Historically, access to healthcare information has been largely restricted to the application within which it was collected. Because there are so many different applications that can collect clinical information, it can be difficult for clinicians caring for a patient to get the complete picture of the person’s current health. There are numerous examples of where actual patient harm — including death — has resulted from this lack of access to data.
The Health Level 7 (HL7) standard was developed by a group of highly dedicated volunteers who formed the HL7 committee in 1987 to address the growing challenges associated with connecting data among healthcare applications. This initial group of volunteers, and thousands who have since followed, continue to give their time in building what is the foundation on which most clinical interfaces are now deployed.
A standard is simply a commonly agreed way of doing something, and they are widely used in our society. Basic examples include the voltage in our electricity supply, the grades of petrol used in our vehicles, or the rules that apply to driving on our roads.
In the technology world, the adoption of standards has allowed cell phones from different vendors to talk to each other, banks to support e-commerce applications, and airlines to allow external applications to make reservations. While these activities are still possible without standards, it is considerably more difficult for a vendor to deal with a number of different, bespoke interfaces rather than a single, commonly used one.
Healthcare has always had standards, of course. Health Level-7 (HL7) is a collection of data definitions and message formats that allow the integration of healthcare systems. HL7 is also the name of the ANSI-accredited organization that defines the HL7 standard. HL7 has been defining and refining the HL7 standard since 1987. Its members include healthcare providers, healthcare vendors, and consultants dedicated to creating a flexible protocol for healthcare integration.
In recent years, there have been a number of changes in healthcare data.
The volume and variety of information has expanded enormously, driven largely by devices of many sorts (including personal ones) and the availability of genomic data
Population health analytics and quality metrics requires vast amounts of data from many different sources to function effectively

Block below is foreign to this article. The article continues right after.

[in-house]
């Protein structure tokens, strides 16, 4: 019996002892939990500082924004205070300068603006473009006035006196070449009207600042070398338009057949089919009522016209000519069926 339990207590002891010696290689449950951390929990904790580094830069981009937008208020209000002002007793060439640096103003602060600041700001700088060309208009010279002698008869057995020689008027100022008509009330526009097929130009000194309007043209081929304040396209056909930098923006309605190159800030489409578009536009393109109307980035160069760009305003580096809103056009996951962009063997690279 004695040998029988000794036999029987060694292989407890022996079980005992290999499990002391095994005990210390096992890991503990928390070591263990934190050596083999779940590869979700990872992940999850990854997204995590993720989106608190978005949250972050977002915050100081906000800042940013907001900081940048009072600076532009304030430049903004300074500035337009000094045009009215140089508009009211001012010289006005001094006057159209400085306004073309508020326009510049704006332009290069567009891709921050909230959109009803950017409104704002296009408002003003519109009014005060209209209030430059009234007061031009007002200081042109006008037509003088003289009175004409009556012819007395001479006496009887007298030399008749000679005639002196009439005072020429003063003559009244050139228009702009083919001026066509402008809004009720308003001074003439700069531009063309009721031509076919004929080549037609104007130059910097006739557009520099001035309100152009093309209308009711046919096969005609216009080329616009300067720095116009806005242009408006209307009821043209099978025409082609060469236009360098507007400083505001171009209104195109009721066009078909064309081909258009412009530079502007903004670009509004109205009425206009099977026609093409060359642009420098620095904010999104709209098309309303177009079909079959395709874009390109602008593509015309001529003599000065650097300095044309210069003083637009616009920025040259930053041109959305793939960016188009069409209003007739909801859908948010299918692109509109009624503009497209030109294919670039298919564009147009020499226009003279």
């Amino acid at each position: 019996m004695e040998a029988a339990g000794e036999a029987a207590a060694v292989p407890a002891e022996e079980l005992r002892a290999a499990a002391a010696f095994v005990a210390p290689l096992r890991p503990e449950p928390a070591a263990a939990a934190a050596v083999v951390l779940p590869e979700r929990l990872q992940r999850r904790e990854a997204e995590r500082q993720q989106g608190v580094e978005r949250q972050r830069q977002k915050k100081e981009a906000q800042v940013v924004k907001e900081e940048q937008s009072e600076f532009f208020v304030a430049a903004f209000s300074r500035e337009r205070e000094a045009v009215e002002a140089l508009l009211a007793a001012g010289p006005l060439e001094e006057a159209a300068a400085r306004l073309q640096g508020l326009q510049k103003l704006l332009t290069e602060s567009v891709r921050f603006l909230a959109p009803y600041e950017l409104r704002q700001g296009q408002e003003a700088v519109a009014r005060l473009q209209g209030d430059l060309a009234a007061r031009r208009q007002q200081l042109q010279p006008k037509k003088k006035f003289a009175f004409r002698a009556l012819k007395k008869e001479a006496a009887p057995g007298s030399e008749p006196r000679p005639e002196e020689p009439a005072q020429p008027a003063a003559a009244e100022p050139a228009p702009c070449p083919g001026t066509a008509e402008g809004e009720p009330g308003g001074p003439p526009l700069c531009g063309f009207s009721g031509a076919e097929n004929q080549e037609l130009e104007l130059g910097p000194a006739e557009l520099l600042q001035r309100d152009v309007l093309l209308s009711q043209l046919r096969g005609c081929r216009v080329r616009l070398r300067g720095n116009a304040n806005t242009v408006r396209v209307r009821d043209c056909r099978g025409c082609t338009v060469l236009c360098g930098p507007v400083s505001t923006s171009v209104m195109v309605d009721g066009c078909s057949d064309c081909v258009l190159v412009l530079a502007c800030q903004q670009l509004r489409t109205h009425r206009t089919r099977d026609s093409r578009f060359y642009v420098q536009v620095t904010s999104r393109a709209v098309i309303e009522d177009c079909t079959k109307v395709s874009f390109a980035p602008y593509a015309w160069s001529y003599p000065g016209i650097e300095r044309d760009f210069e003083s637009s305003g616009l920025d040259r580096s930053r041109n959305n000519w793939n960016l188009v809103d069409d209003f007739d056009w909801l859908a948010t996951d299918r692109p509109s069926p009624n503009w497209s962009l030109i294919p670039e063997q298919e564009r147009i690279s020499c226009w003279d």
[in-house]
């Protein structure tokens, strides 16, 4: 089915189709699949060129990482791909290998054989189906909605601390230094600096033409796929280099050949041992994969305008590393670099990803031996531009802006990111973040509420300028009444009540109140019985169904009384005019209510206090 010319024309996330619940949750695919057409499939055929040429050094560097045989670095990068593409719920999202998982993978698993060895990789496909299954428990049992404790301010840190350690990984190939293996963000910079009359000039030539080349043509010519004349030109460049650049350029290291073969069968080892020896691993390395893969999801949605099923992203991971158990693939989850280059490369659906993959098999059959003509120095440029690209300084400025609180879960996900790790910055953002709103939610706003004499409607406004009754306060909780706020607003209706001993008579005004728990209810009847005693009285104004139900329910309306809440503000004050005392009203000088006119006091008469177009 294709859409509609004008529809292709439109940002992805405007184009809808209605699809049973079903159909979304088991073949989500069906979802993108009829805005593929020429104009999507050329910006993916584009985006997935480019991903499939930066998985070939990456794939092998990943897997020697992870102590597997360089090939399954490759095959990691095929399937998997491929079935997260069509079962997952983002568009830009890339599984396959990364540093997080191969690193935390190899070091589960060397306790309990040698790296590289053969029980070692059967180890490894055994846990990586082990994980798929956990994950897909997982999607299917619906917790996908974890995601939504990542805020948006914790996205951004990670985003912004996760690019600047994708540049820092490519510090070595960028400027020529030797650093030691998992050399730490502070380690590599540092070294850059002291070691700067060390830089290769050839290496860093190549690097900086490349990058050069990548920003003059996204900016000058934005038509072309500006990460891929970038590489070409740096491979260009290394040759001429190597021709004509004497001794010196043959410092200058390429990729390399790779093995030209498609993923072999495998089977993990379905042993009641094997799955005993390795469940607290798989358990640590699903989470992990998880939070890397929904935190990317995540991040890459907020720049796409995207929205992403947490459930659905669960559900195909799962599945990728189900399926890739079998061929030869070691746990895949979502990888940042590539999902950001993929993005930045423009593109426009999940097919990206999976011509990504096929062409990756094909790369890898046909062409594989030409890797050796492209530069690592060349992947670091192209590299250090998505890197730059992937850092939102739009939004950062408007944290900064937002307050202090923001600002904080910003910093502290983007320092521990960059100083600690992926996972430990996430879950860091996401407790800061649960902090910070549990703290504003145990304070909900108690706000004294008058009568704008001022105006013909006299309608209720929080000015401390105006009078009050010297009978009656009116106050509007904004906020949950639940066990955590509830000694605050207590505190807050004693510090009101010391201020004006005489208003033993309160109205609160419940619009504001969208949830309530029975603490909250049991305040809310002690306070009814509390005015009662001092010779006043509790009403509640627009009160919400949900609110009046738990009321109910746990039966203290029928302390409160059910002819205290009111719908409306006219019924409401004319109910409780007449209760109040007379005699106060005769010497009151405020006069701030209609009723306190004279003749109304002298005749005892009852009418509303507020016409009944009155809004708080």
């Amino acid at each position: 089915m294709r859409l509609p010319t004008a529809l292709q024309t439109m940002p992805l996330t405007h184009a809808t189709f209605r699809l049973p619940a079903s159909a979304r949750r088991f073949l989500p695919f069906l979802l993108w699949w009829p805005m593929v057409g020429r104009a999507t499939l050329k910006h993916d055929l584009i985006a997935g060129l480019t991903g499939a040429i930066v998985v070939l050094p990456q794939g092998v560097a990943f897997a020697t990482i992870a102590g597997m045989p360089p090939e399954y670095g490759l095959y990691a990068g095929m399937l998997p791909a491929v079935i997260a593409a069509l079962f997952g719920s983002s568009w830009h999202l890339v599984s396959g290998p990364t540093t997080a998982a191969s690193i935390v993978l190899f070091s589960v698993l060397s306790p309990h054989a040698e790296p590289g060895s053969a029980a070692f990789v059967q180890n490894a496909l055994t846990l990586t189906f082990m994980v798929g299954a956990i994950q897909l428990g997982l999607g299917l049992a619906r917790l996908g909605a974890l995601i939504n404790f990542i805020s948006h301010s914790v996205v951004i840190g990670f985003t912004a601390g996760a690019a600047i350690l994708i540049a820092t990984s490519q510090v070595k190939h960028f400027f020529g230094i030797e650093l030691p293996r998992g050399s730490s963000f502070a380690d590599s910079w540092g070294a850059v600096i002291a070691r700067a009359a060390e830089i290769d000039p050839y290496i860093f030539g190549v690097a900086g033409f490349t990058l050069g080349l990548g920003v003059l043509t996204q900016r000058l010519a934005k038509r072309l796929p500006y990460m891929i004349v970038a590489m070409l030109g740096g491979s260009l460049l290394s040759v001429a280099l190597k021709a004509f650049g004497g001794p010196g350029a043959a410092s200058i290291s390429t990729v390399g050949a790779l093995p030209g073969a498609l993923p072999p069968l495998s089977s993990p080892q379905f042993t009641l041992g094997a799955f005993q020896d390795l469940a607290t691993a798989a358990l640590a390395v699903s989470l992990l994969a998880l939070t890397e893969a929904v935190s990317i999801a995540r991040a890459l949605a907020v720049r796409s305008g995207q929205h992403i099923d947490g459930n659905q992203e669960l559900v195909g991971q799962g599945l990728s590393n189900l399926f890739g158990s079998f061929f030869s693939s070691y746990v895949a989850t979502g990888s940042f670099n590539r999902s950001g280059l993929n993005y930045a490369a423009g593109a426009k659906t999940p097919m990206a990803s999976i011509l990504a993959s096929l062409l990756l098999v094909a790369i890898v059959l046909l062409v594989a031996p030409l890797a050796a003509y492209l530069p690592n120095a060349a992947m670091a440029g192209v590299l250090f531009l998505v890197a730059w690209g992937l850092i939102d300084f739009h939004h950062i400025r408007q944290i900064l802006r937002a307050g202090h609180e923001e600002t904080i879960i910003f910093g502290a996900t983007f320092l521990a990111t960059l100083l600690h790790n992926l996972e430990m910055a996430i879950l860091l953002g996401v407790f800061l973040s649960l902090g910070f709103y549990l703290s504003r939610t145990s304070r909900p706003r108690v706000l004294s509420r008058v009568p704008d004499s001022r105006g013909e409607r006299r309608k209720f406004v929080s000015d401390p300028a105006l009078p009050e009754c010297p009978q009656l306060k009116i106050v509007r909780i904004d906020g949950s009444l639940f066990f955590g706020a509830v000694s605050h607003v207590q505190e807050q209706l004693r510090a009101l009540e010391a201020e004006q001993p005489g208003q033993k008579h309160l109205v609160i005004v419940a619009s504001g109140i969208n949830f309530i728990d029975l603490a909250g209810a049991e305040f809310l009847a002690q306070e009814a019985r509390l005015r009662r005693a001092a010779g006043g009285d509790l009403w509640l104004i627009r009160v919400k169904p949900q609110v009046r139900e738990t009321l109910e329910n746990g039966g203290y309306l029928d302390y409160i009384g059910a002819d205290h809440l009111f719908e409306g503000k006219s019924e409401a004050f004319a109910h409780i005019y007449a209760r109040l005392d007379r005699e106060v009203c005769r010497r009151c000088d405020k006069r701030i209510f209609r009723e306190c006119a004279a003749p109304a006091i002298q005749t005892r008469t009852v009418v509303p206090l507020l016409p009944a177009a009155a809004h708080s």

The complexity of healthcare continues to expand, making easy access to decision support services an increasing requirement
There has been an increased demand for real-time access to data. As the use of mobile devices has exploded, so has the need for information to be available immediately upon request
And most importantly, there has been a big demand from the consumers of healthcare for their data to be freely available — both to their providers and to themselves — regardless of where it was captured. And a side-effect of this access has shown that the quality of data collection is often not optimal.
In 2011 HL7 commissioned the “Fresh Start” project to consider how best to meet these needs. Coordinated by Grahame Grieve, this resulted in the FHIR standard, now in its fourth release.
FHIR (Fast Healthcare Interoperability Resources) was initially thought of purely as an interoperability standard, but as its use has grown and the community has grown, it has expanded into other parts of healthcare. It’s possible to think of FHIR in three ways:
The core specification
Adapting it for specific uses (Profiling)
Other standards and uses that build on FHIR as a core capability.
This article offers a deep dive into the differences between HL7 and FHIR. It’s intended to help industry insiders and newcomers better understand how healthcare standards have evolved over time and what’s on the horizon.
Health Level Seven International, a non-profit organization dedicated to developing standards for the exchange of electronic healthcare data, created the HL7 standard.
HL7 is a set of international exchange standards used to transfer and share data between various healthcare providers. More specifically, HL7 helps bridge the gap between health IT applications and makes sharing healthcare data easier and more efficient when compared to older methods.
Most healthcare providers use a variety of applications for everything from billing to keeping up with patient information. The problem is that communication between these different types of software is hard to achieve, even though they often need to “talk to” each other.
More challenges arise when two healthcare providers need to share information. HL7 provides several standards and guidelines to help software vendors and healthcare providers store and uniformly move data.